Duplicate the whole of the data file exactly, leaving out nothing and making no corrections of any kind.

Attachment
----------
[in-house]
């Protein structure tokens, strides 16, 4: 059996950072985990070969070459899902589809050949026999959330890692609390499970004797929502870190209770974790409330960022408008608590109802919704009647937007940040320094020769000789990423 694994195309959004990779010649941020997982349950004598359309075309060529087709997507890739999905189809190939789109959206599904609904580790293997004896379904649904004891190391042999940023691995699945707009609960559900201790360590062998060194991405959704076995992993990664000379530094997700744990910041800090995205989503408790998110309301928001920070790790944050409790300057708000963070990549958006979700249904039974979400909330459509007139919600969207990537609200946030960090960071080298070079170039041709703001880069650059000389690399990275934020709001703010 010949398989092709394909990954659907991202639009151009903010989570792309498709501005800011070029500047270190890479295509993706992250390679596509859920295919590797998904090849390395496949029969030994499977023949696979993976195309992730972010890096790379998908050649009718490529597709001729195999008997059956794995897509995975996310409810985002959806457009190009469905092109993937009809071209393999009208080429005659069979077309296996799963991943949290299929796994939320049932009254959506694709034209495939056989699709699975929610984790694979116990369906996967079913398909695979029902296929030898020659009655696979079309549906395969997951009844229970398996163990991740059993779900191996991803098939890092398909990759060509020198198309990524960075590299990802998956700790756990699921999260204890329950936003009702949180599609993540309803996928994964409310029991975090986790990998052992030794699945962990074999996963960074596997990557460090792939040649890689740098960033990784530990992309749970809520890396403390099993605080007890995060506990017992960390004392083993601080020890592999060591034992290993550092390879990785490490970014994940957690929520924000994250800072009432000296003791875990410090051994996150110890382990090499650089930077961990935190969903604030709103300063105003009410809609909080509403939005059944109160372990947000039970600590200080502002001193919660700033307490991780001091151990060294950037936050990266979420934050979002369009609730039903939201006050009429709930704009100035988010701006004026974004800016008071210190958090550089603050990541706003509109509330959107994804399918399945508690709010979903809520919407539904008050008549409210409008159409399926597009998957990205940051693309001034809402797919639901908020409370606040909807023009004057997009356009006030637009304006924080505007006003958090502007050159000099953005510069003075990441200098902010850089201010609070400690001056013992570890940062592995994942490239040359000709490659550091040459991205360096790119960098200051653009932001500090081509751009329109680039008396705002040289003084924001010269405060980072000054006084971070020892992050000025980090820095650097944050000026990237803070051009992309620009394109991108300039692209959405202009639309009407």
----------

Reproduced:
[in-house]
């Protein structure tokens, strides 16, 4: 059996950072985990070969070459899902589809050949026999959330890692609390499970004797929502870190209770974790409330960022408008608590109802919704009647937007940040320094020769000789990423 694994195309959004990779010649941020997982349950004598359309075309060529087709997507890739999905189809190939789109959206599904609904580790293997004896379904649904004891190391042999940023691995699945707009609960559900201790360590062998060194991405959704076995992993990664000379530094997700744990910041800090995205989503408790998110309301928001920070790790944050409790300057708000963070990549958006979700249904039974979400909330459509007139919600969207990537609200946030960090960071080298070079170039041709703001880069650059000389690399990275934020709001703010 010949398989092709394909990954659907991202639009151009903010989570792309498709501005800011070029500047270190890479295509993706992250390679596509859920295919590797998904090849390395496949029969030994499977023949696979993976195309992730972010890096790379998908050649009718490529597709001729195999008997059956794995897509995975996310409810985002959806457009190009469905092109993937009809071209393999009208080429005659069979077309296996799963991943949290299929796994939320049932009254959506694709034209495939056989699709699975929610984790694979116990369906996967079913398909695979029902296929030898020659009655696979079309549906395969997951009844229970398996163990991740059993779900191996991803098939890092398909990759060509020198198309990524960075590299990802998956700790756990699921999260204890329950936003009702949180599609993540309803996928994964409310029991975090986790990998052992030794699945962990074999996963960074596997990557460090792939040649890689740098960033990784530990992309749970809520890396403390099993605080007890995060506990017992960390004392083993601080020890592999060591034992290993550092390879990785490490970014994940957690929520924000994250800072009432000296003791875990410090051994996150110890382990090499650089930077961990935190969903604030709103300063105003009410809609909080509403939005059944109160372990947000039970600590200080502002001193919660700033307490991780001091151990060294950037936050990266979420934050979002369009609730039903939201006050009429709930704009100035988010701006004026974004800016008071210190958090550089603050990541706003509109509330959107994804399918399945508690709010979903809520919407539904008050008549409210409008159409399926597009998957990205940051693309001034809402797919639901908020409370606040909807023009004057997009356009006030637009304006924080505007006003958090502007050159000099953005510069003075990441200098902010850089201010609070400690001056013992570890940062592995994942490239040359000709490659550091040459991205360096790119960098200051653009932001500090081509751009329109680039008396705002040289003084924001010269405060980072000054006084971070020892992050000025980090820095650097944050000026990237803070051009992309620009394109991108300039692209959405202009639309009407």